We’re not going to be the first nor the last organisation that says something needs to be done about air pollution in the UK.
Numerous studies have shown that exposure to air pollution can be bad for our health. Generally if you are young or in a good state of health, moderate air pollution levels are unlikely to have any serious effects. However, higher levels and/or long term exposure can lead to more serious symptoms and conditions.
The Chartered Institute of Environmental Health (CIEH) is a membership organisation for environmental health professionals. What makes our voice unique, in what is a very crowded space, is that the environmental health profession is the primary workforce on the front line in the battle against air pollution.
Our members have been critical to the delivery of significant advances in this arena for more than 100 years and particularly since the introduction of the Clean Air Act 1956. Essentially, we’re interested in air pollution because our members ‘do’ air pollution control.
Along with many other organisations, we believe that the Government has shirked its responsibilities, their plans are weak and we need a new air quality strategy. Reversing years of air pollution isn’t going to happen overnight. But there are differing levels of initiatives that the Government should implement.
At a base level, we would like to see the Government make more effort to educate people about air pollution and introduce new initiatives to encourage people to use local public transport or engage in active travel.
Using these simple steps as a solid base, we would like to see incentives for diesel vehicles reversed, while encouraging more individuals and organisations to purchase sustainable hybrid and electric vehicles.
Wider areas of public policy also have their role to play. Additional efforts should be made to better control, mitigate and reduce pollutants through the use of planning powers, such as tree-planting, ‘green walls’ and energy efficiency programmes. NICE’s draft air pollution report also contains sensible suggestions on how to better use local planning by moving traffic hotspots away from residential areas and hospitals.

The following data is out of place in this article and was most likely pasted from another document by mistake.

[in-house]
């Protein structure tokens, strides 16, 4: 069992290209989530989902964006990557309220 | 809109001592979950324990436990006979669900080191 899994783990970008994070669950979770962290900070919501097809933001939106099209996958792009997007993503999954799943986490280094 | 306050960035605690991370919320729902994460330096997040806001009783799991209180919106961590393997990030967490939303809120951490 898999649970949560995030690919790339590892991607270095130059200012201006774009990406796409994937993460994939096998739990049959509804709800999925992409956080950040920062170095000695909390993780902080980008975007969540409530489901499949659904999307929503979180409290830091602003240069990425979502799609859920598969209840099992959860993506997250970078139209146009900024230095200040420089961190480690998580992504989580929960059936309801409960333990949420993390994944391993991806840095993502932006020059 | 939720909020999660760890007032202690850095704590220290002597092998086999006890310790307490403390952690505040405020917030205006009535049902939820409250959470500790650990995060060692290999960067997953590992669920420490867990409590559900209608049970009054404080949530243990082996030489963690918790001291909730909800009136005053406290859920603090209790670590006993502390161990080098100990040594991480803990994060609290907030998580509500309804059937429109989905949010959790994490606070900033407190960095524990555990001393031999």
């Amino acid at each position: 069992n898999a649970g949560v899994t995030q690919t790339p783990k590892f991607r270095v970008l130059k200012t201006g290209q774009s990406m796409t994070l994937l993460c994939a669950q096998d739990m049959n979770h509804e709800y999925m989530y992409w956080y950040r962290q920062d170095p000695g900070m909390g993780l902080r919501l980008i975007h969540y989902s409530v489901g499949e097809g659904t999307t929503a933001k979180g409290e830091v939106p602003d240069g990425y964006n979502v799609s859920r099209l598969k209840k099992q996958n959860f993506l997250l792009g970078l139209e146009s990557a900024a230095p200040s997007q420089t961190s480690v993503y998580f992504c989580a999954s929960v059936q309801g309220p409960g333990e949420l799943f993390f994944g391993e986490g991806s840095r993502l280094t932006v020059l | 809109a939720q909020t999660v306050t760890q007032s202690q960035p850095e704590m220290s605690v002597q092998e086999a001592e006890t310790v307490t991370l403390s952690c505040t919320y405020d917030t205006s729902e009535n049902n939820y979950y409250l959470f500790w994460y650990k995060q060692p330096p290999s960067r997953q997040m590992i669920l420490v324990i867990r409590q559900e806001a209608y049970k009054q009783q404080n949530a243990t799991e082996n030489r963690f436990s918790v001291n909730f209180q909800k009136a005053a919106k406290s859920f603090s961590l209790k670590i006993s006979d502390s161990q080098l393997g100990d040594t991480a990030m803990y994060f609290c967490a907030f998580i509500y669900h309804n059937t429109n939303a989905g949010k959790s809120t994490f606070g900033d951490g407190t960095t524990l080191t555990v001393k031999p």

There’s also an interesting debate being argued around the effect of road safety measures on air quality. While introducing speed bumps and limiting the speed limit in certain areas helps keep people safe, it does mean cars are more frequently stopping and starting and this unfortunately contributes to higher emissions.
The final piece in the jigsaw is the role of central Government. A good start is that they need to be clearer in their plans as to how they are going to fund the proposed Clean Air Zones and not unload the responsibility on local authorities, who are stretched as it is.
And Government must ensure that environmental protections led by the EU are not weakened or eroded during the process of Brexit. To prevent this from happening, we would like to see a new Clear Air Act introduced. An updated piece of legislation that is suitable for today, while sending out a strong message that the Government is taking air quality seriously.
Improving air quality is not a short term project and requires everyone working together to ensure future generations have clean air to breath. We are extremely pleased to be joining the APPG on Air Pollution as one of its newest members and hope our expertise, through our members, will lead to more robust debate and evidence to make effective changes today.
Article by Debbie Wood, Executive Director for Policy and Membership Development, CIEH